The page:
The biosynthesis of the oligosaccharide chains of the N-linked glycoproteins is initiated by the cotranslational transfer of a common oligosaccharide precursor (Glc3Man9GlcNAc2) to the glycosylation site (Asn-X-Ser/Thr) of newly synthesized polypeptides in the endoplasmic reticulum (ER) (Elbein, 1987, 1991). The N-glycan chain is modified by a series of reactions within the ER and Golgi apparatus, including trimming by the action of specific processing α-glucosidases and α-mannosidases and elongation by the addition of fucose, galactose, N-acetylglucosamine, sialic acids, and sulfate catalyzed by glycosyltransferases and sulfotransferases. The viral envelope glycoproteins are often essential for virion assembly and secretion and/or infectivity. Compounds that interfere with the glycosylation processes of viral glycoproteins can be expected as antiviral agents. In fact, α-glucosidase inhibitors such as DNJ (14, Figure 3), N-butyl-DNJ (NB-DNJ) (21, Figure 5), castanospermine (22, Figure 5), and 6-O-butanoylcastanospermine (MDL 28574) (23, Figure 5) inhibit human immunodeficiency virus (HIV) replication and HIV-mediated syncytium formation in vitro (Karpas et al., 1988; Fu et al., 1993; Ficher et al., 1995; Taylor et al., 1991). The anti-HIV activity (EC50) determined by syncytial counts of compounds 14, 21, 22, and 23 are 560, 56, 29, and 1.1 µM, respectively, but these compounds are not as potent as zidovudine (EC50 = 0.1 µM) (Taylor et al., 1991). These sugar analogs showing anti-HIV activity have the common property that they are potent processing α-glucosidase inhibitors but not processing α-mannosidase inhibitors. The activities of these inhibitors toward processing α-glucosidase I correlate well with the antiviral effects (Taylor et al., 1991; Sunkara et al., 1989). The in vivo data obtained to date do not promise practical use of processing α-glucosidase I inhibitors as anti-HIV agents. Problems exist in achieving therapeutic serum concentrations of inhibitors needed to inhibit α-glucosidase I sufficiently and side effects such as diarrhea occur. With respect to diarrhea, the prodrug of NB-DNJ, glycovir (SC 49483) (24, Figure 5), was developed as a candidate anti-HIV agent. This prodrug is NB-DNJ tetrabutanoate, which will be converted into active NB-DNJ after it passes through the intestines, avoiding diarrhea (Cook et al., 1995). However, it is believed that morphologic changes in various tissue cells were the result of nonspecific inhibition of host α-glucosidases by the prodrug, causing clinically silent perturbation in host cell glycoprotein processing and/or glycoprotein transport (Khan et al., 1996).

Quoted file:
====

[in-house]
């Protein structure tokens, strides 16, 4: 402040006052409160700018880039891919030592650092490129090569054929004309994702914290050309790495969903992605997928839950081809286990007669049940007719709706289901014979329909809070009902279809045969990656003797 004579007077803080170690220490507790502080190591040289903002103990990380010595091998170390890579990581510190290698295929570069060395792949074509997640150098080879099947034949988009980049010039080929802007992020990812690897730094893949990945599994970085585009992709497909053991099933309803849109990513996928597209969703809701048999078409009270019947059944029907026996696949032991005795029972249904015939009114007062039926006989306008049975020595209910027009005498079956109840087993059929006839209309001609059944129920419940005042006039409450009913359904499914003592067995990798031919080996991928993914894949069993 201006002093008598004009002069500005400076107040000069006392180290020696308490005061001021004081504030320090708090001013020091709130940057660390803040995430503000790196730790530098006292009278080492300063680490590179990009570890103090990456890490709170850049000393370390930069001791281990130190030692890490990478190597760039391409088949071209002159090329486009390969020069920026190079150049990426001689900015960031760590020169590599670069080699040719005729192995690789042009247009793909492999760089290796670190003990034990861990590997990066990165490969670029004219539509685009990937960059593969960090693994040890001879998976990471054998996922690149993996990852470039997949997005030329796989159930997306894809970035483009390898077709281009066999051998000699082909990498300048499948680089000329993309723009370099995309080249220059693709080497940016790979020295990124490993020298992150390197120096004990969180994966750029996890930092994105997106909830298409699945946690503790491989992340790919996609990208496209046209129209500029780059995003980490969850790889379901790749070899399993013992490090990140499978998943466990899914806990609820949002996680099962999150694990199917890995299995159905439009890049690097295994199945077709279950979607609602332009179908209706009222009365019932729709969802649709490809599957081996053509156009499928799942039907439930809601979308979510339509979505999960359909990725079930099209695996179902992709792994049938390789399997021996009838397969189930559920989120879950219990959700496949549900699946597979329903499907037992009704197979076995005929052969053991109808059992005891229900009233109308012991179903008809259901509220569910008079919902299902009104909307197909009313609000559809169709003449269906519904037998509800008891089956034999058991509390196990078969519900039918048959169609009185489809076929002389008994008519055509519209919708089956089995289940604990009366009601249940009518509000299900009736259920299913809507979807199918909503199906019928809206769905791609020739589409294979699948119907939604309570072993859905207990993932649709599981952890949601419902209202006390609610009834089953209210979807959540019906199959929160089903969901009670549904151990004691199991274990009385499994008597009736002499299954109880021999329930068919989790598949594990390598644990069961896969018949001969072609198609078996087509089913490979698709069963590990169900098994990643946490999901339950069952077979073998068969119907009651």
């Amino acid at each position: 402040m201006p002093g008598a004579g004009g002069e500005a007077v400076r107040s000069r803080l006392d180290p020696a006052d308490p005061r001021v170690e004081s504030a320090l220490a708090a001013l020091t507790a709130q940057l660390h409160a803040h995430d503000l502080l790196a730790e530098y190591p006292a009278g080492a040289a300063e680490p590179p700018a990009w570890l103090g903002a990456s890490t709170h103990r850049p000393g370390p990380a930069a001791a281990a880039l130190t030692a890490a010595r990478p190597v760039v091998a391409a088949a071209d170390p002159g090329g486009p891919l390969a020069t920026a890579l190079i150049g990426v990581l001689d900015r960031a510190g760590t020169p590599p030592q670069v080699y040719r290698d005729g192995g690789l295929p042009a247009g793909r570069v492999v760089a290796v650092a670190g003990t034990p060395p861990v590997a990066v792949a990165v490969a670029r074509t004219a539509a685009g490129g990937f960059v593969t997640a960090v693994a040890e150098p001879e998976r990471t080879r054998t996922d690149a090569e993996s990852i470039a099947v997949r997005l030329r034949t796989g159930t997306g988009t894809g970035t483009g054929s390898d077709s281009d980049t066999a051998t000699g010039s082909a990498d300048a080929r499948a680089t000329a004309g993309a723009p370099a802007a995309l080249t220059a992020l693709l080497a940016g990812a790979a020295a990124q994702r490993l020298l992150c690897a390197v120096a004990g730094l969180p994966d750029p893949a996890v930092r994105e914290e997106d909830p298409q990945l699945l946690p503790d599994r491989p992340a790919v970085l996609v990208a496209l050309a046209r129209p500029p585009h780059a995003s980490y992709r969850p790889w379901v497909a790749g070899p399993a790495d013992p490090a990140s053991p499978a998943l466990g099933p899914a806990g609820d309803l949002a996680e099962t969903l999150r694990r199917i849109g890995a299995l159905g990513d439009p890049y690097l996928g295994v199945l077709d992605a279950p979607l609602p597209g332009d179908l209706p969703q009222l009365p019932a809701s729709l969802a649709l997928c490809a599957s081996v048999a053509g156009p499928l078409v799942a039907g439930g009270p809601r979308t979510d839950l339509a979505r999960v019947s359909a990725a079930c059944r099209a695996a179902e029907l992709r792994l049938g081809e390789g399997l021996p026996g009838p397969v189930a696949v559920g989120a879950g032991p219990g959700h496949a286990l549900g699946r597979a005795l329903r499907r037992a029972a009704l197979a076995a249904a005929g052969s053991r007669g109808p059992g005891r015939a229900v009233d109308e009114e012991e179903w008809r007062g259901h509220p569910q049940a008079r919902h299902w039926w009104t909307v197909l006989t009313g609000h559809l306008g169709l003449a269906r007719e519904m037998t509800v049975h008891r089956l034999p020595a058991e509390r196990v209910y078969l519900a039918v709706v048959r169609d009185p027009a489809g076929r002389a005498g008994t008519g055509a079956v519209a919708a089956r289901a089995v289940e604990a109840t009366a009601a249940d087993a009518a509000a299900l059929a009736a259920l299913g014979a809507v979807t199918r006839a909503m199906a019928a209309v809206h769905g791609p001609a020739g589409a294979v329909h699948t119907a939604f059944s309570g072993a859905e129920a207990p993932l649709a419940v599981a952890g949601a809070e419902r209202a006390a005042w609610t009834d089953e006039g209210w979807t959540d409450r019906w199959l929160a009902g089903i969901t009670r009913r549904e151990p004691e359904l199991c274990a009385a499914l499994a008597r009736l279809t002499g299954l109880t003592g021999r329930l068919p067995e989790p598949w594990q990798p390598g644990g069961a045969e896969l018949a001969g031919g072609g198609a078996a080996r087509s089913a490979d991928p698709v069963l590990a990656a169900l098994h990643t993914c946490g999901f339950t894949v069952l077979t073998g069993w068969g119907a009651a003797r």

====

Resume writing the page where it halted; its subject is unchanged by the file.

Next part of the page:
Fig. 5.

Structures of processing α-glucosidase inhibitors NB-DNJ (21), castanospermine (22), 6-O-butanoylcastanospermine (MDL 28574) (23), glycovir (SC 49483) (24), and NN-DNJ (25).

Fig. 5.

Structures of processing α-glucosidase inhibitors NB-DNJ (21), castanospermine (22), 6-O-butanoylcastanospermine (MDL 28574) (23), glycovir (SC 49483) (24), and NN-DNJ (25).